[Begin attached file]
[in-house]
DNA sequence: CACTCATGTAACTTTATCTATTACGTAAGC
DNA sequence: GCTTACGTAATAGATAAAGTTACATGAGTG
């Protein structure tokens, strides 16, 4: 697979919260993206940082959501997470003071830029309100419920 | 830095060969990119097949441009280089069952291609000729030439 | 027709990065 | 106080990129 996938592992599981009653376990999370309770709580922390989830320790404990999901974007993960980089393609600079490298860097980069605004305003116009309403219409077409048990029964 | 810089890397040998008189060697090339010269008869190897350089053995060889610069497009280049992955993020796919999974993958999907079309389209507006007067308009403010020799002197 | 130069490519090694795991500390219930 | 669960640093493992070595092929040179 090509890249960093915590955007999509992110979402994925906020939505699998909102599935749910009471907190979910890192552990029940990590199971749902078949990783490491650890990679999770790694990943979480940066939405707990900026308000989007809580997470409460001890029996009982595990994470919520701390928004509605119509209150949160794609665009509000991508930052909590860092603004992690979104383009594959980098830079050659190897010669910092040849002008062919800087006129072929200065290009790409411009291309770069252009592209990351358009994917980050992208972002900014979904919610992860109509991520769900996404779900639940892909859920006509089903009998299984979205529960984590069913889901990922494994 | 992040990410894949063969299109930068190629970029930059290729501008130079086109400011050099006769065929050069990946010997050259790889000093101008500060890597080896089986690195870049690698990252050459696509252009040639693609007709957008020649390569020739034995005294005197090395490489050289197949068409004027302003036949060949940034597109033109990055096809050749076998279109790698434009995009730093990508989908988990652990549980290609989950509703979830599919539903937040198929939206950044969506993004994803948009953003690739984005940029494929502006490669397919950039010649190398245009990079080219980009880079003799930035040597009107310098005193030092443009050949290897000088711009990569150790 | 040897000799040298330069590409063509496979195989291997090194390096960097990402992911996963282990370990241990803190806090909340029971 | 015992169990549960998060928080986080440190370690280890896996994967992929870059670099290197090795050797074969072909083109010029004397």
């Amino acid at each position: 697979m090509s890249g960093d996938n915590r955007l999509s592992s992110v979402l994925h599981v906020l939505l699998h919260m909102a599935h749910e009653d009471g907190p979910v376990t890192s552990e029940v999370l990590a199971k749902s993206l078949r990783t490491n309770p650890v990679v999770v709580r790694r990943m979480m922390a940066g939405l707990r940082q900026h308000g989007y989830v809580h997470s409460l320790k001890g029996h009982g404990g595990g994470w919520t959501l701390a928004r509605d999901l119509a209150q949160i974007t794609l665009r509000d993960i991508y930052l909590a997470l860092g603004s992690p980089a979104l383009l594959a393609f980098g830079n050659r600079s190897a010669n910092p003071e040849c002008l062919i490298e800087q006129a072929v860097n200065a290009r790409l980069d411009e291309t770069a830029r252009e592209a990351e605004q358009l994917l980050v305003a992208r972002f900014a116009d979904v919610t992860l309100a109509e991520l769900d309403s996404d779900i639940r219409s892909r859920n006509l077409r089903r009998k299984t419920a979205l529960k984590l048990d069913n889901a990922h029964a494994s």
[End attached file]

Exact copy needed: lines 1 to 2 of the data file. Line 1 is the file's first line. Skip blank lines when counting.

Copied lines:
[in-house]
DNA sequence: CACTCATGTAACTTTATCTATTACGTAAGC